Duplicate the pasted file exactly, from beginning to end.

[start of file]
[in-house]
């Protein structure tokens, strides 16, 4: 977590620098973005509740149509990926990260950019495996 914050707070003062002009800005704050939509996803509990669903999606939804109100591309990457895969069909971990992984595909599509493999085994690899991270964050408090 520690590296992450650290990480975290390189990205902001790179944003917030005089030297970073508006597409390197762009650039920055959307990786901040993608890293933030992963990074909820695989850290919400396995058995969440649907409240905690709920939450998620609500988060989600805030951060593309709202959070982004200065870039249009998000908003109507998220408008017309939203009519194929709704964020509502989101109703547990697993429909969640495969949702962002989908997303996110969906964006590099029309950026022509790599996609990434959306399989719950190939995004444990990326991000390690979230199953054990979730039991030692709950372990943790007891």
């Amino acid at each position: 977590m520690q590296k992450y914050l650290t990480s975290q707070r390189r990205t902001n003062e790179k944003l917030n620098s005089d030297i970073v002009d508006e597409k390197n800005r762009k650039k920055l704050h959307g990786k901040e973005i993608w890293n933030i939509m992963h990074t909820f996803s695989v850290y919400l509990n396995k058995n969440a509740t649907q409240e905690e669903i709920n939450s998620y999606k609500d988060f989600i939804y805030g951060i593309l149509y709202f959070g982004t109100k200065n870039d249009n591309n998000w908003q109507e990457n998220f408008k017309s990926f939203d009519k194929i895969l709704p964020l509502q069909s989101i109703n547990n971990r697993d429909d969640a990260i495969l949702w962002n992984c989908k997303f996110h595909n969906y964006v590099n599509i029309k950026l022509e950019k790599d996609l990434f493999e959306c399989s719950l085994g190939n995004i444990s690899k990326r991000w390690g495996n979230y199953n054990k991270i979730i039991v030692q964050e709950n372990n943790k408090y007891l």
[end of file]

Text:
[in-house]
């Protein structure tokens, strides 16, 4: 977590620098973005509740149509990926990260950019495996 914050707070003062002009800005704050939509996803509990669903999606939804109100591309990457895969069909971990992984595909599509493999085994690899991270964050408090 520690590296992450650290990480975290390189990205902001790179944003917030005089030297970073508006597409390197762009650039920055959307990786901040993608890293933030992963990074909820695989850290919400396995058995969440649907409240905690709920939450998620609500988060989600805030951060593309709202959070982004200065870039249009998000908003109507998220408008017309939203009519194929709704964020509502989101109703547990697993429909969640495969949702962002989908997303996110969906964006590099029309950026022509790599996609990434959306399989719950190939995004444990990326991000390690979230199953054990979730039991030692709950372990943790007891």
């Amino acid at each position: 977590m520690q590296k992450y914050l650290t990480s975290q707070r390189r990205t902001n003062e790179k944003l917030n620098s005089d030297i970073v002009d508006e597409k390197n800005r762009k650039k920055l704050h959307g990786k901040e973005i993608w890293n933030i939509m992963h990074t909820f996803s695989v850290y919400l509990n396995k058995n969440a509740t649907q409240e905690e669903i709920n939450s998620y999606k609500d988060f989600i939804y805030g951060i593309l149509y709202f959070g982004t109100k200065n870039d249009n591309n998000w908003q109507e990457n998220f408008k017309s990926f939203d009519k194929i895969l709704p964020l509502q069909s989101i109703n547990n971990r697993d429909d969640a990260i495969l949702w962002n992984c989908k997303f996110h595909n969906y964006v590099n599509i029309k950026l022509e950019k790599d996609l990434f493999e959306c399989s719950l085994g190939n995004i444990s690899k990326r991000w390690g495996n979230y199953n054990k991270i979730i039991v030692q964050e709950n372990n943790k408090y007891l």